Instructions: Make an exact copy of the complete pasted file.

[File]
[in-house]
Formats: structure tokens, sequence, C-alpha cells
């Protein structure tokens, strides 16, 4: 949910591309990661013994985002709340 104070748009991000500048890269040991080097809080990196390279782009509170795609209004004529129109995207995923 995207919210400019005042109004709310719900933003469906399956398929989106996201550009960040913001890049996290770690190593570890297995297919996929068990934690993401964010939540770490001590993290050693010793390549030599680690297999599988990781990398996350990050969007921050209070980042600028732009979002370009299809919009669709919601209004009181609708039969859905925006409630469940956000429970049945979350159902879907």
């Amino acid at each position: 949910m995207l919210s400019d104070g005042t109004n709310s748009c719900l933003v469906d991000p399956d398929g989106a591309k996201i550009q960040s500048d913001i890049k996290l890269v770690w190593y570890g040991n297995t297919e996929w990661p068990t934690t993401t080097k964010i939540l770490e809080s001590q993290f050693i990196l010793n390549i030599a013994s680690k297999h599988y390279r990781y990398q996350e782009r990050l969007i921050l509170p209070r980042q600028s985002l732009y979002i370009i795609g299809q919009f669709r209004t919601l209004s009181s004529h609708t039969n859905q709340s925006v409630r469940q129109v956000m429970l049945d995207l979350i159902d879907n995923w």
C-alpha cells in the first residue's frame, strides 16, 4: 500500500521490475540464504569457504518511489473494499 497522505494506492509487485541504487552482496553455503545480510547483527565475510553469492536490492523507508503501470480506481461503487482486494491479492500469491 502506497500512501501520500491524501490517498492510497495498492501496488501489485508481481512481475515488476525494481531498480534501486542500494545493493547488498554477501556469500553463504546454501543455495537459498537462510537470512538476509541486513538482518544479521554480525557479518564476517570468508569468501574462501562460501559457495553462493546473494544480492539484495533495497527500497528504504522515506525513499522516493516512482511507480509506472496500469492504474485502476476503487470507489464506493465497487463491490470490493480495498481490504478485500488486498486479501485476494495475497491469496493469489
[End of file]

[in-house]
Formats: structure tokens, sequence, C-alpha cells
């Protein structure tokens, strides 16, 4: 949910591309990661013994985002709340 104070748009991000500048890269040991080097809080990196390279782009509170795609209004004529129109995207995923 995207919210400019005042109004709310719900933003469906399956398929989106996201550009960040913001890049996290770690190593570890297995297919996929068990934690993401964010939540770490001590993290050693010793390549030599680690297999599988990781990398996350990050969007921050209070980042600028732009979002370009299809919009669709919601209004009181609708039969859905925006409630469940956000429970049945979350159902879907």
């Amino acid at each position: 949910m995207l919210s400019d104070g005042t109004n709310s748009c719900l933003v469906d991000p399956d398929g989106a591309k996201i550009q960040s500048d913001i890049k996290l890269v770690w190593y570890g040991n297995t297919e996929w990661p068990t934690t993401t080097k964010i939540l770490e809080s001590q993290f050693i990196l010793n390549i030599a013994s680690k297999h599988y390279r990781y990398q996350e782009r990050l969007i921050l509170p209070r980042q600028s985002l732009y979002i370009i795609g299809q919009f669709r209004t919601l209004s009181s004529h609708t039969n859905q709340s925006v409630r469940q129109v956000m429970l049945d995207l979350i159902d879907n995923w």
C-alpha cells in the first residue's frame, strides 16, 4: 500500500521490475540464504569457504518511489473494499 497522505494506492509487485541504487552482496553455503545480510547483527565475510553469492536490492523507508503501470480506481461503487482486494491479492500469491 502506497500512501501520500491524501490517498492510497495498492501496488501489485508481481512481475515488476525494481531498480534501486542500494545493493547488498554477501556469500553463504546454501543455495537459498537462510537470512538476509541486513538482518544479521554480525557479518564476517570468508569468501574462501562460501559457495553462493546473494544480492539484495533495497527500497528504504522515506525513499522516493516512482511507480509506472496500469492504474485502476476503487470507489464506493465497487463491490470490493480495498481490504478485500488486498486479501485476494495475497491469496493469489